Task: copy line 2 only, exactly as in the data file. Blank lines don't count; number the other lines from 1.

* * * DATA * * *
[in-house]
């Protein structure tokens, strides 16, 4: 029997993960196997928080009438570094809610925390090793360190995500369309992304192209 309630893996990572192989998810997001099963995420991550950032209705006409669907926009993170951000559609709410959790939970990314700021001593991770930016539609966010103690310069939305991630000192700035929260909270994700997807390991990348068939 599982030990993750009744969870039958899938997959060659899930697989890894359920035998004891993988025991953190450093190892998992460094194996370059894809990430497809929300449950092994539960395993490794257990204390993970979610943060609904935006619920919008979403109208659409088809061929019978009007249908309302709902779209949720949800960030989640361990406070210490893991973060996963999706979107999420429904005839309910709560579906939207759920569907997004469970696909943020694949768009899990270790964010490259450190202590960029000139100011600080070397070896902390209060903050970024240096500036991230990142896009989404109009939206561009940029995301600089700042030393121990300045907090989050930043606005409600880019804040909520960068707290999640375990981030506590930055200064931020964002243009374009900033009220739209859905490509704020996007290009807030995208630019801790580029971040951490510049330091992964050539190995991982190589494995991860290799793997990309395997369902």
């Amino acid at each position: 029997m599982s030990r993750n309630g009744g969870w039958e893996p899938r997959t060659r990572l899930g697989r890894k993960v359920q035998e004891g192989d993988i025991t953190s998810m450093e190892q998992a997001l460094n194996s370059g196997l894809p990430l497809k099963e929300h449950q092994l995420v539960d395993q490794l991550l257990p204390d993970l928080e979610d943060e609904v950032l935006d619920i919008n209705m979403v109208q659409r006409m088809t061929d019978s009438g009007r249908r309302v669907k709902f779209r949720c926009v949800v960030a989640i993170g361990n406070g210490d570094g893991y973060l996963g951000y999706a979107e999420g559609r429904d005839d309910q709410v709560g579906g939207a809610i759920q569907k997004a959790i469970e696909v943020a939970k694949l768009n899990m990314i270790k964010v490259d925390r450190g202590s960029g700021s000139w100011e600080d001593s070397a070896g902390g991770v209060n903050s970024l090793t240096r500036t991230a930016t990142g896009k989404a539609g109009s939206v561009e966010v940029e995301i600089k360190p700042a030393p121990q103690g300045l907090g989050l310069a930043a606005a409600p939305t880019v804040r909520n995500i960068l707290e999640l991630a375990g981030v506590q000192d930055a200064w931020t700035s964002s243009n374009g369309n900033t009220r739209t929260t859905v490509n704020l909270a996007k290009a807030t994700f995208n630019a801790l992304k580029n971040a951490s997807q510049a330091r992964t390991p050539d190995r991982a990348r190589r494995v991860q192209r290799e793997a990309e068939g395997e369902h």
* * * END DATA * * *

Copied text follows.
């Protein structure tokens, strides 16, 4: 029997993960196997928080009438570094809610925390090793360190995500369309992304192209 309630893996990572192989998810997001099963995420991550950032209705006409669907926009993170951000559609709410959790939970990314700021001593991770930016539609966010103690310069939305991630000192700035929260909270994700997807390991990348068939 599982030990993750009744969870039958899938997959060659899930697989890894359920035998004891993988025991953190450093190892998992460094194996370059894809990430497809929300449950092994539960395993490794257990204390993970979610943060609904935006619920919008979403109208659409088809061929019978009007249908309302709902779209949720949800960030989640361990406070210490893991973060996963999706979107999420429904005839309910709560579906939207759920569907997004469970696909943020694949768009899990270790964010490259450190202590960029000139100011600080070397070896902390209060903050970024240096500036991230990142896009989404109009939206561009940029995301600089700042030393121990300045907090989050930043606005409600880019804040909520960068707290999640375990981030506590930055200064931020964002243009374009900033009220739209859905490509704020996007290009807030995208630019801790580029971040951490510049330091992964050539190995991982190589494995991860290799793997990309395997369902």